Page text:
The first of these conditions is distributional and the second is implicational. Both are independent of morphosyntactic or morphotactic considerations. Hence principal parts maybe found in nearly any cell of an inflectional system. This point is illustrated by the principal parts of the Russian conjugational system. Russian verbs can be assigned to two basic conjugations based on the stem-final vowels in present paradigms. In all present paradigms, the isg ends in -u. In the first conjugation (or ‘e-conjugation’), the vowel -u also occurs in the 3pl, and -e occurs elsewhere. The second conjugation (or ‘/-conjugation’) exhibits a contrast between -a in the 3pl, and -i elsewhere. These patterns are displayed by the present paradigms in Table 4.13.

The lexemes delat’ and govorit’ exhibit regular inflectional endings and show no stem allomorphy, as illustrated by the first rows of forms in Table 4.14. Hence a single principal part could identify both the stem and conjugation vowel of these items, if all verbs were equally uniform. Yet they are not, as the forms in the second row in Table 4.14 show. Hence one needs to know that the stems of a verb do

Table 4.13 Exemplary present paradigms in Russian (Wade 1992:23off.)






















‘to do’

‘to speak’

And further subdivided based on stem patterns (Timberlake 2004:99®).

Table 4.14 Standard conjugational series in Russian (Unbegaun 1957:166)

Present Series

Past/Infinitive Series





Past Masc

Past Prtl

I delaju






II govorju






I iscu






II smotrju






II vizu






not alternate, information that is most efficiently expressed by a second principal part. So a single principal part does not suffice, even for fully regular verbs. The general patterns exhibited by verbs with alternating stems are illustrated by the forms of iskat’ ‘to find, smotret’ ‘to look at’ and videt’ ‘to see’ in Table 4.14. The lexeme iskat’ shows the characteristic first conjugation pattern, in which stems in the present series exhibit consonant mutation. The lexeme smotret’ ‘to look at’ exhibits a similar series-level split, in which the stem-final vowel -i in the present series alternates with -e in the past series. The lexeme videt’ combines both patterns. Consonant mutation occurs just in the isg, as is characteristic of alternating second conjugation verbs, and there is a series-level contrast between -i and -e.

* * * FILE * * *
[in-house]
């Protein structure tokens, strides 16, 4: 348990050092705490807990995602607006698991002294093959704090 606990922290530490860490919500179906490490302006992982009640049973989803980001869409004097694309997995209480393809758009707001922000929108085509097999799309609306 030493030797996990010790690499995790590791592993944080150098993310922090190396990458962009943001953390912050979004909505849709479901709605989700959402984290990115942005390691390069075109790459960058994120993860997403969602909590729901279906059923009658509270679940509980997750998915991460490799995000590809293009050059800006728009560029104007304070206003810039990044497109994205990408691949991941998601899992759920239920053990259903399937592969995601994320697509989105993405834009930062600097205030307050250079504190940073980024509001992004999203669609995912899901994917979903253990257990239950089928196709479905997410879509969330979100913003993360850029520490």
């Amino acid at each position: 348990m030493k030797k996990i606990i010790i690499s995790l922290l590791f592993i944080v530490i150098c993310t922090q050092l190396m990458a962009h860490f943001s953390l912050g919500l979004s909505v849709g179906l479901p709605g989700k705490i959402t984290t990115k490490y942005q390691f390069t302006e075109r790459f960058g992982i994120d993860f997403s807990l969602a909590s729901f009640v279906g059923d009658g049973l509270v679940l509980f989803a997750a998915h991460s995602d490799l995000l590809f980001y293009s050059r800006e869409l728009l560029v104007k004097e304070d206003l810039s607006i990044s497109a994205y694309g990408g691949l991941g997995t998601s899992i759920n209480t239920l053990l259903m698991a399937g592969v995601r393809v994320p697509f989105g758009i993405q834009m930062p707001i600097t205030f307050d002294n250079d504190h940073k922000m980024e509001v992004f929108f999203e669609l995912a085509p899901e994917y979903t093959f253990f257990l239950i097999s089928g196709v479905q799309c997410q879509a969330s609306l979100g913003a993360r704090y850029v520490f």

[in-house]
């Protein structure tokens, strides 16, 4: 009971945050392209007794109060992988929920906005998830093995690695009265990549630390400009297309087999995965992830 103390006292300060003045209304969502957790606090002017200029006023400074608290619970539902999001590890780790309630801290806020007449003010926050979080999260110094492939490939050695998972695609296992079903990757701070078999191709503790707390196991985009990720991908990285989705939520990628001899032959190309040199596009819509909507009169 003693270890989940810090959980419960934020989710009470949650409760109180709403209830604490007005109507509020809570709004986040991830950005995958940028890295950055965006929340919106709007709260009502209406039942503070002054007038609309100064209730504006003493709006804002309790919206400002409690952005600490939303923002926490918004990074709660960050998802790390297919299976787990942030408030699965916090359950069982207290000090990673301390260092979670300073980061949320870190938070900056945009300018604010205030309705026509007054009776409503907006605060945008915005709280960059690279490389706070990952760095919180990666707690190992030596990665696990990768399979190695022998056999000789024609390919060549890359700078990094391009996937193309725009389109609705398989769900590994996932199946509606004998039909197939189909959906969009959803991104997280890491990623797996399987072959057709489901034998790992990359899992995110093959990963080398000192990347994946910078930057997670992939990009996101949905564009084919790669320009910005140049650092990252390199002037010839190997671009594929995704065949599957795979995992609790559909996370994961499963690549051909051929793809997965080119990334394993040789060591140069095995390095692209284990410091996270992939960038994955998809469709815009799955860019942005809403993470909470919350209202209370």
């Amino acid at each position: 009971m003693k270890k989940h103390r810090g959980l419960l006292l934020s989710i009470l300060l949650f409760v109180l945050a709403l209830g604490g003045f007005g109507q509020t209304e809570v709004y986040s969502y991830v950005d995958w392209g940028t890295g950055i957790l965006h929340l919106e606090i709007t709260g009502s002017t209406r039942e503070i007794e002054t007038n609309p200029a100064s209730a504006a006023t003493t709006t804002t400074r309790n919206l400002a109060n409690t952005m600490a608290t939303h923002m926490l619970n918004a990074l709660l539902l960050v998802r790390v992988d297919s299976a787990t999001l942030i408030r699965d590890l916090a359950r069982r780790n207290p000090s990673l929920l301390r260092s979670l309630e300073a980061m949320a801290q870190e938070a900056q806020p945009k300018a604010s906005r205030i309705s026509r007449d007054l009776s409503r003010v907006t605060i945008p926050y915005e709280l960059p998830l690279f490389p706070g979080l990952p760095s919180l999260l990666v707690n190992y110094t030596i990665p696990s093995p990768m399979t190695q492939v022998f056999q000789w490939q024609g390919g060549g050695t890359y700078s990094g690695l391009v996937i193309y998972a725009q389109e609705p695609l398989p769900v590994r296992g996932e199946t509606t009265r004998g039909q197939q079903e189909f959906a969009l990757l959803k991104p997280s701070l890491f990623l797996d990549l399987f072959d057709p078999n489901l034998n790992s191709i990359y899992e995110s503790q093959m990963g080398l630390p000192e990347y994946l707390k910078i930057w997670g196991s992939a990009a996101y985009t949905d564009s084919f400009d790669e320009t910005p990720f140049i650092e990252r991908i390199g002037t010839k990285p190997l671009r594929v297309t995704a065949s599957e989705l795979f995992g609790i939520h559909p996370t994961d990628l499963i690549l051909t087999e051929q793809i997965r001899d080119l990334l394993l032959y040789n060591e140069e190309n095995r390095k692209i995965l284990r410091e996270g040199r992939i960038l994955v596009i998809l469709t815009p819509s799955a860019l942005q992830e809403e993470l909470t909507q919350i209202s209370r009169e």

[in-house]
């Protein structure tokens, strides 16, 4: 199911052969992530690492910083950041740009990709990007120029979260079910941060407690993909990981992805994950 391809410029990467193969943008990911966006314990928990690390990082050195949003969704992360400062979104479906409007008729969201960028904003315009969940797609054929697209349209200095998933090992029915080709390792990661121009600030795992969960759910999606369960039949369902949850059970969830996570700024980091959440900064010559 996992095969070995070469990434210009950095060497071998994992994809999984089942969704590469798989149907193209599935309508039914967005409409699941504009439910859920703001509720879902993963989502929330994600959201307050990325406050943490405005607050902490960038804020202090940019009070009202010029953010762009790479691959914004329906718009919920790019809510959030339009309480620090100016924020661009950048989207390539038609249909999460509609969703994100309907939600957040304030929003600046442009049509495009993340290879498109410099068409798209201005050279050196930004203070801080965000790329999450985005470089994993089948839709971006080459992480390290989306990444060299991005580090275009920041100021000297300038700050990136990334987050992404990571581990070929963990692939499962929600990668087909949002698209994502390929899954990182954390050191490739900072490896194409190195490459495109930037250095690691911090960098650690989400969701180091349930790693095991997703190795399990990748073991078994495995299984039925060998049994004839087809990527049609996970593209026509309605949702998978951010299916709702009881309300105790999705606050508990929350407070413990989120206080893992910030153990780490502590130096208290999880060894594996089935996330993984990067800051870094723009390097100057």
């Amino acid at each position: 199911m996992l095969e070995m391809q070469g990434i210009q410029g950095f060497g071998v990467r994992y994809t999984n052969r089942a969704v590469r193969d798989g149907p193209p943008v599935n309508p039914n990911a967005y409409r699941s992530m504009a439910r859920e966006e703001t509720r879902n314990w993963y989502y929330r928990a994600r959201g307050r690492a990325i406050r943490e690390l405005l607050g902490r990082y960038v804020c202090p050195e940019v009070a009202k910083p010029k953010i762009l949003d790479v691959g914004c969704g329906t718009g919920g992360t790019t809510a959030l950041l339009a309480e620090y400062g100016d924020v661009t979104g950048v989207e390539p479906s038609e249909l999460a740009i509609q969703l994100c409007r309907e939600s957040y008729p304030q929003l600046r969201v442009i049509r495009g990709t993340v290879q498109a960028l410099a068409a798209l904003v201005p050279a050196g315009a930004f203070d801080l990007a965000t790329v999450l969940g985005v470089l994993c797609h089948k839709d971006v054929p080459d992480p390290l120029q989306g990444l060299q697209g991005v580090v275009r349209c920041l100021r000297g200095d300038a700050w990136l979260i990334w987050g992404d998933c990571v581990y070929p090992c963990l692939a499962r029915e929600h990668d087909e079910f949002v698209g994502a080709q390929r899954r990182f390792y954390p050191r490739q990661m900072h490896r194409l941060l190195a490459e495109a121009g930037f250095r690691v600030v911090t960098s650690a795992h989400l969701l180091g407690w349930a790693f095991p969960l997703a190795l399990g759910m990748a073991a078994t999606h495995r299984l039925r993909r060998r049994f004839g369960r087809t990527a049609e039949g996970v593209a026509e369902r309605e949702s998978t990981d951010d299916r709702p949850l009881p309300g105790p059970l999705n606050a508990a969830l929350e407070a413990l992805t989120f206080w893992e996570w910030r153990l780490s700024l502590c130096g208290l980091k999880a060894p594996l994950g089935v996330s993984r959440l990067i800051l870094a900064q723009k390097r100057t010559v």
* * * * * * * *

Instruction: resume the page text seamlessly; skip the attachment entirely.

The Russian conjugational system exhibits much additional variation, though the patterns in Table 4.14 suffice to clarify the usual motivation for distinguishing a present stem, which underlies the present series, from an infinitive stem, which underlies the past series. A fundamentally similar analysis is preserved in more theoretical accounts, such as Brown (1998):

It follows therefore that there are two main variants of the stem, or two allostems. These are the stem used in the infinitive and the past tense and the stem used in the present tense. (Brown 1998:199)

Since most forms of an item tend to be at least partially informative about class, selecting a specific form again reflects the essentially pedagogical goal of assigning a maximally economical and uniform description. Forms in the past series are mutually predictable, so the infinitive is as good a choice as any. However, there is greater variation in the relative informativeness of present forms. As noted already, the 1sg is the least informative, so it is a poor choice of principal part (much as in the Latin paradigms in Table 4.12). For the purposes of identifying class, the stem vowels in 3pl forms are as informative as the stem vowel in the remaining present forms. However, some verbs exhibit further consonant mutations in all forms but the 1sg and 3pl. This pattern is illustrated by the forms of moc’ ‘be able to’ in Table 4.15.

Hence the most informative present form is the 3pl form, as it preserves a class-identifying vowel and unmutated stem. The diagnostic value of this form is of course frequently noted in descriptive and pedagogical grammars. Wade

Table 4.15 Present and Past Series forms of moc’ ‘be able to’



3pl Infinitive

Past Masc

Past Prtl

I mogu


mogut moc’



(1992:228) uses the 3pl as the reference form for the present series in proposing that “[t]he present-future stem of a verb is derived by removing the last two letters [i.e. segments] of the third-person plural of the verb”. Levin et al. (1979:195) goes even further in suggesting that “[t]he 3rd Person plural implies the entire conjugation membership”, at least for regular verbs.[2]

In sum, the variation in the Russian conjugation system motivates multiple principal parts. The past series can be represented by the infinitive citation form or, equivalently, by a past form or past participle. But the best representative of the present series is the 3pl present form (or any form, including the present Active participle, which predicts the 3pl present form). This choice reflects the fact that the value of a principal part correlates with its relative informativeness, not with its status as a citation or reference form. In one sense this is unsurprising. Given that all forms are at least partially informative, there is no obvious reason why a specific form should invariably be the most informative. As with other properties of linguistic systems, informativeness will tend to reflect various interacting and even counteracting factors. For example, any general tendency to align inflectional patterns with highly frequent forms maybe disrupted by the influence that frequency appears to exert in inducing or accelerating sound changes. As Bybee (2010) notes: